Families of Holocaust victims and survivors reunited thanks to MDA tracing unit

"When we receive a query, I work immediately with all sources and data banks to get information about where their relatives were during the war, what happened to them and where they died."

By
April 20, 2017 15:57
1 minute read.
Holocaust survivors

Holocaust survivors at Auschwitz.. (photo credit: REUTERS)

 
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Although 35 Israeli survivors of the Holocaust pass away every day, Magen David Adom’s tracing unit, which works to locate relatives and renew family ties, has its hands full bringing together their descendants. It has managed to find documents and over the years match up hundreds of families, most of them from the second generation of survivors.

As a member of the International Red Cross Movement since 2006, MDA offers humanitarian aid that is not limited to ambulances, first aid and blood collection.

The tracing service is provided to people who have been separated from their families, whether voluntarily or due to wars or disasters. It works in cooperation with national Red Cross societies around the world, the International Tracing Service and the International Committee of the Red Cross.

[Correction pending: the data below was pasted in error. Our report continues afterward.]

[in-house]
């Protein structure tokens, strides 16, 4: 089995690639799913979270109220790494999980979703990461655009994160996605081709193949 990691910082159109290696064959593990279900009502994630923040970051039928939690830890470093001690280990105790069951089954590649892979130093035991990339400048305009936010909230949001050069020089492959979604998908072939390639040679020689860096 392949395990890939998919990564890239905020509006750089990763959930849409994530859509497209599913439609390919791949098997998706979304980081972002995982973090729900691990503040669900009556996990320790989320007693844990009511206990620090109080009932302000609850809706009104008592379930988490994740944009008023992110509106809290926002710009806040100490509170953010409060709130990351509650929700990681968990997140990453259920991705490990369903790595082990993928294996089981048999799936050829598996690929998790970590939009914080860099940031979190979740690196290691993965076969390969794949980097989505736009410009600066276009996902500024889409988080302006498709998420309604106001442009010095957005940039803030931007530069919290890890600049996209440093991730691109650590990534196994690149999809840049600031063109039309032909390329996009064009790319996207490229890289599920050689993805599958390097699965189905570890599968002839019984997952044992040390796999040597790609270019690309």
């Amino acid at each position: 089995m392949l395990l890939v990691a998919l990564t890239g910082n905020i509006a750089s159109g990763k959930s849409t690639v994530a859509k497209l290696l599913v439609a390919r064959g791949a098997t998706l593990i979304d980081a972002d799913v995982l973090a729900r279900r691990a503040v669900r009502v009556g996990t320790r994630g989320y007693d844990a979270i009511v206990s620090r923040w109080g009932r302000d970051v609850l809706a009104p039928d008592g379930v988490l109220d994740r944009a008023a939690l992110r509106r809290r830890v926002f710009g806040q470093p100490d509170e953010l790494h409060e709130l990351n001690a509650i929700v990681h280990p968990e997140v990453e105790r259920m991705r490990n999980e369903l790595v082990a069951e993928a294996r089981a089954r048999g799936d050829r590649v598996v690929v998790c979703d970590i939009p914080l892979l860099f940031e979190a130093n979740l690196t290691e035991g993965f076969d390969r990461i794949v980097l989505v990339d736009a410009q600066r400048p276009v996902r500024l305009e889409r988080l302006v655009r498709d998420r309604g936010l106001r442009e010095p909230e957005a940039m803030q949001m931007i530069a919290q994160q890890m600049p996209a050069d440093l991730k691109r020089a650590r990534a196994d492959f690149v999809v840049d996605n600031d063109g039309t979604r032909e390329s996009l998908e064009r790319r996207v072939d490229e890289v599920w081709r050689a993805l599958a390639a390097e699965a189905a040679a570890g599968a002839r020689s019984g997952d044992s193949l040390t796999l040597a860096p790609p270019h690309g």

In Israel, many Holocaust survivors, their families and their descendants have lost contact with their relatives during World War II and seek information about their fate. The unit handles the search for family members with whom contact was cut off, locates documents and helps locate graves if they exist.


In the past year, MDA has received 145 files. Since 2008, 3,521 applications have been received and processed for tracing and obtaining information. In most cases, relatives were provided with documents attesting to the fate of their family members, and in six cases brothers and sisters were reunited, some of whom did not know each other.

Susan Edel, a volunteer in the unit, explained that most of the queries involve families of survivors seeking to identify their roots abroad. “When we receive a query, I work immediately with all sources and data banks to get information about where their relatives were during the war, what happened to them and where they died. We get tremendous satisfaction when we succeed,” she said.

Regarding the success of the unit, MDA director Eli Bin said: “Our unit has managed to bring together many families, contributing greatly to closing the circle and relieving those who believed they would never find information about missing relatives.”

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